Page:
Tradition Literature: Given the displacement of close to extinct Hebrew related Aramaic by the Arab of “holy” Biblical text by the Masoretes (was Masora) vocalized (the Hebrew alphabet is like most Semitic alphabets only of consonants) and finally fixed pronunciation and saved from oblivion; the text could also serve as the basis for the emerging Hebrew grammar and lexicography. The midrash literature of antiquity and the Aramaic translation of the Bible continued to influence the interpretation of the Bible. In the Central European (“Ashkenazi”) area, Rashi (Solomon ben Isaak) represents with new verbal and factual explanations a weighty commentary tradition. In the Mediterranean area there were partly philological and partly philosophical commentaries, partly in homily form.
Talmud and Law: Commentaries on the Talmud, including parts of the Talmud, were numerous; here too, Rashi is of particular importance. Often the new legal findings were arranged as “novellas” in the sequence of the Talmudic treatises. Non-legal components of the Talmud (the “Haggada”) were commented on, like Midrashim, for edifying or theological purposes. Legal practice required clear representations of the law in force (the »Halacha«). This gave rise to thematic units (»halachoth«), which were gradually combined into larger works. Isaak Alfassi (* 1013, † 1103) followed the Talmudic order; Jakob ben Ascher (* 1270, † 1340) chose an order according to subject areasin the »Arbaa Turim« (Four Pillars). Only the “Mishneh Torash” by M. Maimonides was roughly codex form. These i.a. For their part, works were again commented on and thus updated. Responses collections, reports by well-known legal scholars, are also an important source of law.
Liturgy and poetry: The order of prayer in the various regions took shape up to the 14th century, after the existence of v. a. varied in synagogal poetry. However, poetry itself had in part broken away from its purely synagogue purpose at an early stage, and there was a rich religious, in the Islamic (especially Moorish-Spanish) area also profane poetry, the latter with almost all genres of Arabic poetry (including rhyme and meter). The “Ashkenazi” poetry, on the other hand, retained more of a “classical” line and otherwise shows v. a. Qinot (lamentations) and Selichot (penitential poems). The most famous Hebrew poets include Shmuel ha-Nagid (* 993, † 1056), Salomon Ibn Gabirol, and Mose Ibn Esra, Jehuda (Juda) Ben Shmuel Haleviand Abraham Ben Meir Ibn Esra, all representatives of the “Spanish School”.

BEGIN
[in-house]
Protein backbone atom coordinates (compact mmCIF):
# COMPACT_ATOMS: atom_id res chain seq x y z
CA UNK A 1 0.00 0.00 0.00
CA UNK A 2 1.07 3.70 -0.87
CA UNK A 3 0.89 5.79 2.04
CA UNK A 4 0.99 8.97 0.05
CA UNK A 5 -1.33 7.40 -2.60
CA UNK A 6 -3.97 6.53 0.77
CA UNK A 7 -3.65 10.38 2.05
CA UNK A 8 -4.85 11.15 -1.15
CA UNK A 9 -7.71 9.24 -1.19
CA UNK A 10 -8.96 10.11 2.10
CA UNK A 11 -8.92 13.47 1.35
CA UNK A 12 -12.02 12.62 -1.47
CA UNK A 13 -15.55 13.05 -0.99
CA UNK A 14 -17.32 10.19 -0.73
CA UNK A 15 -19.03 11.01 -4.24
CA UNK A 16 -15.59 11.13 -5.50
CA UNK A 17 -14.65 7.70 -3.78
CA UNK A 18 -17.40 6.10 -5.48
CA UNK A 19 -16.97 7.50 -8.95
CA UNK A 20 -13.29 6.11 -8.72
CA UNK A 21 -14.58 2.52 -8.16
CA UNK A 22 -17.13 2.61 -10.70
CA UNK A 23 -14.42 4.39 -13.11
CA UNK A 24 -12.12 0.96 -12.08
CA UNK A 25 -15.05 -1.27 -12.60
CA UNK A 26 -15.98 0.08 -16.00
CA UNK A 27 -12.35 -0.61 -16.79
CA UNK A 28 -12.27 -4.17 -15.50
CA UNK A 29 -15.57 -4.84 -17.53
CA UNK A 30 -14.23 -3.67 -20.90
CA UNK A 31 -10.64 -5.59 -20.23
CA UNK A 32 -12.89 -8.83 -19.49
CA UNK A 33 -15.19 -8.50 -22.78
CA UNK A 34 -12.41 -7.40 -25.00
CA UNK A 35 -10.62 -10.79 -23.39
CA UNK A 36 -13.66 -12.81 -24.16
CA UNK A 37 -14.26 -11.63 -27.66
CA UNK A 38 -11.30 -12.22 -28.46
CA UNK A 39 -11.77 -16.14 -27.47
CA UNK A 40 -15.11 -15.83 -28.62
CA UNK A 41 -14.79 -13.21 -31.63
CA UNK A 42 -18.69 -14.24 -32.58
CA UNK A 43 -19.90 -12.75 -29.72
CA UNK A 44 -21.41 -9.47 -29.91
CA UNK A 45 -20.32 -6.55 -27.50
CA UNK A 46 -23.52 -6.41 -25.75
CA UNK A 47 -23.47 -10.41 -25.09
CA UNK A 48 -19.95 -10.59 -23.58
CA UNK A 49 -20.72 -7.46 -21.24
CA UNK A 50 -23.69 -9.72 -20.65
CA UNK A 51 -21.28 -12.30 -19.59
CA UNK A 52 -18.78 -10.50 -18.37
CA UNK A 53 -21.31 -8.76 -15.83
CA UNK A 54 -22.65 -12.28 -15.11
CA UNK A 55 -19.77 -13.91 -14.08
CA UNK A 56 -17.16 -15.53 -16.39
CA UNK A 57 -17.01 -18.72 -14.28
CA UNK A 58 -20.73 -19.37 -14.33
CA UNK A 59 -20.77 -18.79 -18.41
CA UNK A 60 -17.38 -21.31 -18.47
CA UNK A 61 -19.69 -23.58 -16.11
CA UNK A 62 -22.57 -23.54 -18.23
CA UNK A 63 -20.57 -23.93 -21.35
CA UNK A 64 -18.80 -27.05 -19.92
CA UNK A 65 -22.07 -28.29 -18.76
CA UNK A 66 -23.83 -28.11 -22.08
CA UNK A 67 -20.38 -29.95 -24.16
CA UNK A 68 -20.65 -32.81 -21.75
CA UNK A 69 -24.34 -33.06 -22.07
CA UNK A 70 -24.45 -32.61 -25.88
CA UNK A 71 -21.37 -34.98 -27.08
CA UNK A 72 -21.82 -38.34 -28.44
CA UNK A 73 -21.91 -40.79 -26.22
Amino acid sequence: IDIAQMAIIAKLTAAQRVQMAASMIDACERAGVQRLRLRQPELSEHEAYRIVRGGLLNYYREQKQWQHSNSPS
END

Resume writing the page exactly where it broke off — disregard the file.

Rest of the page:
Philosophy and science: In the Arabic-speaking area, educated Jews played a major role in the rediscovery of ancient philosophy and science. Your own contributions to it, v. a. Commentaries on ancient and Islamic authors, however, only remained of significance for Judaism in terms of the history of their effects if they were translated into Hebrew. This happened v. a. in Spanish-southern French and Italian Judaism, at the intersection of languages and cultures. Original Hebrew works were rare in these areas.
Theological Literature: The emphasis on the individual and the emergence of author’s literature made the new genre of the systematic treatise possible. In addition, the form of dialogue remained popular, especially in works that were created as a result of the confrontation with philosophy as well as Islamic and Christian theology and were primarily intended to prepare educated Jews for such confrontations. Here, too, an Arabic-language literature preceded that only continued to have an effect in Hebrew translations, for example by Saadja Gaon the “Book of Doctrines and Beliefs”, by Abraham Ben David Ibn Daud “The sublime faith” and by M. Maimonides “The Leader of the Confused”. Original Hebrew already wrote Abraham Ibn Esra and Abraham bar Chijja († around 1136), later v. a. D. C. Crescas with his “Light of the Lord” and Josef Albo (* around 1360, † 1444) with the “Book of the Principles of Faith”. It is always about the attempt to harmonize knowledge and the content of revelation (belief). The Kabbalah, on the other hand, the most important example of a rich mystical literature, shows almost only original Hebrew and Aramaic works, in Aramaic v. a. the “Book of Zohar”, the subject of numerous commentaries.
Historical literature: In this area the interest was largely concentrated on two concerns: on the demonstration of the continuous rabbinical tradition (directed against the Karaites) and on the representation of the exile sufferings of Israel. Occasionally, there was also an outlook on the future, i.e. apocalyptic literature. Narrative and historical material was only included in such works incidentally.
Devotional literature: According to itypeauto, the edifying literature (musar literature) took up a large extent, depending on the traditional, philosophical (Bachja ben Joseph Ibn Pakuda, end of the 11th century) or Kabbalistic orientation quite differently. She aimed v. a. on internalization, on giving meaning to religious practice. Homilies came more and more to the fore.
Entertainment literature: In addition to the edifying literature and profane poetry, there was a certain demand for entertaining texts in the Hebrew language. Jehuda Al-Charizi (Juda Al-Charizi; * 1170, † 1235) already Hebrew Arabic macaques and also composed original Hebrew ones; others collected and formed proverbs. The Alexander novel, but also knight romances, were common in Hebrew versions. The numerous Maaseh texts, small stories in the style of Exempla, also served in religious (commentaries, homilies) and legal contexts to illustrate certain facts.